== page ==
In honor of Black History Month, FN is recognizing African-American movers and shakers in the shoe industry. From rising stars to accomplished executives, here’s how they’re making waves and the lessons they’ve learned along the way.
Patrick Buchanan didn’t plan on landing a career in footwear. But the business has been good to him since entering in 2009.
After graduating from Western Kentucky University with a degree in journalism and broadcasting, Buchanan moved to Los Angeles to pursue a career in the field. But when the opportunities didn’t come as quickly as he needed them to, he looked for a job to stay afloat and landed a social media marketing position with then-burgeoning fashion sneaker label Creative Recreation.
Although he believed this would be temporary, he ended up staying with the brand until November 2016, carving out a solid reputation as a valuable resource in the process. Today, Buchanan is a leader at K-Swiss Global Brands, serving as the company’s global marketing director.
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What made you want to pursue a career in the shoe industry?
“I never imagined a career in footwear. From early on, I wanted to be a journalist. I moved to Los Angeles to pursue those dreams. Like most of the struggling actors and models in L.A., I needed extra cash and found a ‘temporary gig’ at Creative Recreation. At the time, it was one of the hottest brands out. Every celebrity from Kanye West to Zac Efron stopped by our Sunset Boulevard showroom. I was amazed how much shoes connected us. My team, who I’m still very close with today, became my family. We partied hard and worked even harder — sometimes the other way around. I honestly never looked back. Ten years later, I think footwear pursued me.”
What has been the biggest obstacle you’ve faced along the way?
“Moving over to run marketing at K-Swiss was a pretty big challenge. I can remember the look of confusion on people’s faces when I made the announcement, like, ‘Why are you doing that?’ I’ll never forget meeting with the K-Swiss president, Barney Waters, and him gushing about the new K-Swiss. It had been somewhat forgotten and hadn’t done very much marketing in the years prior. After eight years at Creative Recreation, it was just the challenge I was looking for.”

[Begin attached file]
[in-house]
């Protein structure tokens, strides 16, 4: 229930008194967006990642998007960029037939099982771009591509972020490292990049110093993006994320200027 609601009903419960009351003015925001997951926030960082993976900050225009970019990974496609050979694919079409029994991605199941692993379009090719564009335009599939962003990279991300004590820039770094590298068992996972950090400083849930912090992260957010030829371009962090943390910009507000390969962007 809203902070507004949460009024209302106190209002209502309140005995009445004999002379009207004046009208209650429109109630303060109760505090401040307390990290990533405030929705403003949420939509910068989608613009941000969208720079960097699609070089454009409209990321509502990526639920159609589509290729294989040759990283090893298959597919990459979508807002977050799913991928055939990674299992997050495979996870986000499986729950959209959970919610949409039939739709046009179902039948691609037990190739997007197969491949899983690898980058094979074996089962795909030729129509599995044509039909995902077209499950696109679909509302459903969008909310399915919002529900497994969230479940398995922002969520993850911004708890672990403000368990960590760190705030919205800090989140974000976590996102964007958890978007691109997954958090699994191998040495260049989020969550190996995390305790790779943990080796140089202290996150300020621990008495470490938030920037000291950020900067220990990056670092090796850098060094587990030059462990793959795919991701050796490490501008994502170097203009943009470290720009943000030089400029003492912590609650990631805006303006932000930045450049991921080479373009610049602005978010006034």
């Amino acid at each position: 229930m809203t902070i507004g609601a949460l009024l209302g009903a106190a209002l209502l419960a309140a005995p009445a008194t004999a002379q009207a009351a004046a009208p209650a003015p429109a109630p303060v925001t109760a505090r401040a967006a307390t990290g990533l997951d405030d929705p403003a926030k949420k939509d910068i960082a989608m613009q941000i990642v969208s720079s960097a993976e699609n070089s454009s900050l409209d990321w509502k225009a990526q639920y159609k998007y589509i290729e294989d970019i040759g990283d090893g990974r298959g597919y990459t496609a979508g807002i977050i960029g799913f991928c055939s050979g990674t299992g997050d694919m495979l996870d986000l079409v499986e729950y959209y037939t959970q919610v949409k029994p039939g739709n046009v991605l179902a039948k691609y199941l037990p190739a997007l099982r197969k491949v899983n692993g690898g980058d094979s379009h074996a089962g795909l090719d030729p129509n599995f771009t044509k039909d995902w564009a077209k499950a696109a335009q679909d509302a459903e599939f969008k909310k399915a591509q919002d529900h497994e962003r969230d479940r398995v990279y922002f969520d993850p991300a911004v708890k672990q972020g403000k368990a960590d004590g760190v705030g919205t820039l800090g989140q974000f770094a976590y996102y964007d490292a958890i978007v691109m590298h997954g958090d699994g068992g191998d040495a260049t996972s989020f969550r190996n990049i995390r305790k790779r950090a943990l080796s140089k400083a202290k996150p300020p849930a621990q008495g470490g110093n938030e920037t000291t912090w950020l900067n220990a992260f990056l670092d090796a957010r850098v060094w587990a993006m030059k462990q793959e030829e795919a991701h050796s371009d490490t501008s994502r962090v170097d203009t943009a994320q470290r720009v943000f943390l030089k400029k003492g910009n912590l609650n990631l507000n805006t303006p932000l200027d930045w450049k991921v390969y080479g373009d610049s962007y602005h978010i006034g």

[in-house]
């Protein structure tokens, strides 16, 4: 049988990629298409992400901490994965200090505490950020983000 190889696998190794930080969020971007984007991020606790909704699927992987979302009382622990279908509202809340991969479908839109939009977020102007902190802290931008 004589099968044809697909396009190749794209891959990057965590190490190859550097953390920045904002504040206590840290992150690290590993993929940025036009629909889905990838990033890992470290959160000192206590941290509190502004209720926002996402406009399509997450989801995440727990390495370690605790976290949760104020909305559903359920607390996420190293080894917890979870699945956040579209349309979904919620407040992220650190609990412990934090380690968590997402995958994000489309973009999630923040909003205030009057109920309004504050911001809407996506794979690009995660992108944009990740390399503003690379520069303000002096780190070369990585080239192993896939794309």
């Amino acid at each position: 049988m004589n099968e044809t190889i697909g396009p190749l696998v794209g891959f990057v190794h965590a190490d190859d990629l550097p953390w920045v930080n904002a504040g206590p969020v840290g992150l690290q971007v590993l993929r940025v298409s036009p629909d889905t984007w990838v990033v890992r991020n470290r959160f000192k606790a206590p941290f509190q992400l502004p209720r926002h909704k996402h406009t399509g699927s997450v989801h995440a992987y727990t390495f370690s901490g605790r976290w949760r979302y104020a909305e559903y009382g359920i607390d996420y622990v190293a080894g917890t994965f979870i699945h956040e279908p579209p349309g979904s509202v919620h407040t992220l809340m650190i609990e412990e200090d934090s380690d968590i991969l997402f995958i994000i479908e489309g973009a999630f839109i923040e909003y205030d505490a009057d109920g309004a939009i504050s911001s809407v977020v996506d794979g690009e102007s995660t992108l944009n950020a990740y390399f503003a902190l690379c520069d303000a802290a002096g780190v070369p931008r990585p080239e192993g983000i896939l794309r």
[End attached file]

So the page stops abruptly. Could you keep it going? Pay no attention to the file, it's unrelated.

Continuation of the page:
How did you handle the challenge?
“We put our blood sweat and tears into an entrepreneur campaign we called Generation K. We highlighted entrepreneurs as the new heroes, something no other footwear brand had done. While other brands were signing big athletes and music stars, we found young hustlers and business people, like Karen Civil and Gary Vaynerchuk. While not the most popular approach initially, the feedback has been undeniable and overwhelming.”
What advice would you give to your younger self?
“I’m grateful to the younger, more energetic — and thinner — me for bringing me this far in my life. I try to live by the advice I give each week on my Dash radio show, encouraging everyone not to overthink it and enjoy the ride. Get your life and live your life.”
Best advice for other African Americans looking to enter the shoe industry?
“My first job in fashion was as an intern — a real ‘start from the bottom, now we’re here’ situation. You can’t be afraid to get your hands dirty and pay your dues. It usually doesn’t happen overnight, so be patient and enjoy the process. It is also very important to network and find great mentors who have a seat at the table and can help guide you along your journey.”
More From This Series:
Black History Month Spotlight: Pensole Footwear Design Academy Founder D’Wayne Edwards
Black History Month Spotlight: Shoe Industry Veteran Noel Hord
Black History Month Spotlight: Naturalizer VP of Design Angelique Joseph